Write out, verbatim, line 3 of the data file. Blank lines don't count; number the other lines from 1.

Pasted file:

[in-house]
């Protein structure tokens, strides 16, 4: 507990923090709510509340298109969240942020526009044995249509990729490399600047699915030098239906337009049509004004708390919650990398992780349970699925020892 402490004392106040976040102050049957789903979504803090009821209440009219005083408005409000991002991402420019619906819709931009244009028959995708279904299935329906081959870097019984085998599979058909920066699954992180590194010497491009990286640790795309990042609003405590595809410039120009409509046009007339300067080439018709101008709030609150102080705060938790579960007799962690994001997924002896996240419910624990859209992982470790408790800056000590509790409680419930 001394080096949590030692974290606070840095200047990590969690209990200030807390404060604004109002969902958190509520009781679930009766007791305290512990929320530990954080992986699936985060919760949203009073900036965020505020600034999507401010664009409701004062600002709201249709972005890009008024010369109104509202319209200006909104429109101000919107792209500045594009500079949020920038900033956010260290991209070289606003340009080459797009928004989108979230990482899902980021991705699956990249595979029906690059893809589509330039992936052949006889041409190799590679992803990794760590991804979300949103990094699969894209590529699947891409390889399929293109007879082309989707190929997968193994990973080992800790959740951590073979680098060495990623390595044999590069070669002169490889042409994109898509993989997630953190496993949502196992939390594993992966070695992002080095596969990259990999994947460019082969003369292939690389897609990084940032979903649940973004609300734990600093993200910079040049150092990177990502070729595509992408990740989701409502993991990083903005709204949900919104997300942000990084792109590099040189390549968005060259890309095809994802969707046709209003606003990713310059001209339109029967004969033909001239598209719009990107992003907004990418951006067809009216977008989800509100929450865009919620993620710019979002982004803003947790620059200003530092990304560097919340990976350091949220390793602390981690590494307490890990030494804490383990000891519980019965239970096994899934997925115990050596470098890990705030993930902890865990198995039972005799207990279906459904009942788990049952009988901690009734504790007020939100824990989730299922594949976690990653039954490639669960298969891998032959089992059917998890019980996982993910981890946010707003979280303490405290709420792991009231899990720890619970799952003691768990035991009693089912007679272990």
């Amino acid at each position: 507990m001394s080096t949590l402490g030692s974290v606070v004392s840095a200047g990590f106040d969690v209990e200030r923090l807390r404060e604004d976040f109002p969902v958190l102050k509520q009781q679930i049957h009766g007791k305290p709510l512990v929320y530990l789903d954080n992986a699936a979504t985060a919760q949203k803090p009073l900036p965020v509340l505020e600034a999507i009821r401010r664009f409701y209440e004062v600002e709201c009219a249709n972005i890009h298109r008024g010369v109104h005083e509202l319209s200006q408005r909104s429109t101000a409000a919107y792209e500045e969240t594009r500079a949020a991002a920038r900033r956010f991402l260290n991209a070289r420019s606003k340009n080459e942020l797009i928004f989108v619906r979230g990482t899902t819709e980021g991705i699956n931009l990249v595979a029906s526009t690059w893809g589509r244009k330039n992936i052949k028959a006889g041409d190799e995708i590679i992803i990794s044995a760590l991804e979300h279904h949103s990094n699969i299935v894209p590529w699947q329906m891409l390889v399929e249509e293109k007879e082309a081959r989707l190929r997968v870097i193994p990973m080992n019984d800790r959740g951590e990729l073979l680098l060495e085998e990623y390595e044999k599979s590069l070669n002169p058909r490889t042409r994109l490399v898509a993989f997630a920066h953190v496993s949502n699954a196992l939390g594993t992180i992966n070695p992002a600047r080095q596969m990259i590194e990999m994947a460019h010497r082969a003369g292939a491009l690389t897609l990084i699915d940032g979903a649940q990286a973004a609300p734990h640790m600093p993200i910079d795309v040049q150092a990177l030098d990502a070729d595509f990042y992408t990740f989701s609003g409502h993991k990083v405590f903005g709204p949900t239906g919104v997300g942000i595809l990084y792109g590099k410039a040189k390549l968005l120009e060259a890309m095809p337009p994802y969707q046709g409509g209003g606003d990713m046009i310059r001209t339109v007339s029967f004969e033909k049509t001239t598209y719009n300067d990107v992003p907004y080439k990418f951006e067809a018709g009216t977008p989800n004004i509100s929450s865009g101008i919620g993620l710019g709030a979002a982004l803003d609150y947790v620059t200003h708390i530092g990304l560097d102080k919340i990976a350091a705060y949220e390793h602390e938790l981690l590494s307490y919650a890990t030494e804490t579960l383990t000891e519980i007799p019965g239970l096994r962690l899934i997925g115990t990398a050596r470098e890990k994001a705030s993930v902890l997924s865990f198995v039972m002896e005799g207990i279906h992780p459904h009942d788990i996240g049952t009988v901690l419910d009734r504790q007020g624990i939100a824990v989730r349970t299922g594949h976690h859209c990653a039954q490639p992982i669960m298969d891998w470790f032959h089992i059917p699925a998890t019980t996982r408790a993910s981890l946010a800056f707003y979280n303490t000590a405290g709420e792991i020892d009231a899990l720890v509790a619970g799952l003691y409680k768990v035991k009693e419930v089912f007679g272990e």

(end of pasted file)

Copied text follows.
């Amino acid at each position: 507990m001394s080096t949590l402490g030692s974290v606070v004392s840095a200047g990590f106040d969690v209990e200030r923090l807390r404060e604004d976040f109002p969902v958190l102050k509520q009781q679930i049957h009766g007791k305290p709510l512990v929320y530990l789903d954080n992986a699936a979504t985060a919760q949203k803090p009073l900036p965020v509340l505020e600034a999507i009821r401010r664009f409701y209440e004062v600002e709201c009219a249709n972005i890009h298109r008024g010369v109104h005083e509202l319209s200006q408005r909104s429109t101000a409000a919107y792209e500045e969240t594009r500079a949020a991002a920038r900033r956010f991402l260290n991209a070289r420019s606003k340009n080459e942020l797009i928004f989108v619906r979230g990482t899902t819709e980021g991705i699956n931009l990249v595979a029906s526009t690059w893809g589509r244009k330039n992936i052949k028959a006889g041409d190799e995708i590679i992803i990794s044995a760590l991804e979300h279904h949103s990094n699969i299935v894209p590529w699947q329906m891409l390889v399929e249509e293109k007879e082309a081959r989707l190929r997968v870097i193994p990973m080992n019984d800790r959740g951590e990729l073979l680098l060495e085998e990623y390595e044999k599979s590069l070669n002169p058909r490889t042409r994109l490399v898509a993989f997630a920066h953190v496993s949502n699954a196992l939390g594993t992180i992966n070695p992002a600047r080095q596969m990259i590194e990999m994947a460019h010497r082969a003369g292939a491009l690389t897609l990084i699915d940032g979903a649940q990286a973004a609300p734990h640790m600093p993200i910079d795309v040049q150092a990177l030098d990502a070729d595509f990042y992408t990740f989701s609003g409502h993991k990083v405590f903005g709204p949900t239906g919104v997300g942000i595809l990084y792109g590099k410039a040189k390549l968005l120009e060259a890309m095809p337009p994802y969707q046709g409509g209003g606003d990713m046009i310059r001209t339109v007339s029967f004969e033909k049509t001239t598209y719009n300067d990107v992003p907004y080439k990418f951006e067809a018709g009216t977008p989800n004004i509100s929450s865009g101008i919620g993620l710019g709030a979002a982004l803003d609150y947790v620059t200003h708390i530092g990304l560097d102080k919340i990976a350091a705060y949220e390793h602390e938790l981690l590494s307490y919650a890990t030494e804490t579960l383990t000891e519980i007799p019965g239970l096994r962690l899934i997925g115990t990398a050596r470098e890990k994001a705030s993930v902890l997924s865990f198995v039972m002896e005799g207990i279906h992780p459904h009942d788990i996240g049952t009988v901690l419910d009734r504790q007020g624990i939100a824990v989730r349970t299922g594949h976690h859209c990653a039954q490639p992982i669960m298969d891998w470790f032959h089992i059917p699925a998890t019980t996982r408790a993910s981890l946010a800056f707003y979280n303490t000590a405290g709420e792991i020892d009231a899990l720890v509790a619970g799952l003691y409680k768990v035991k009693e419930v089912f007679g272990e």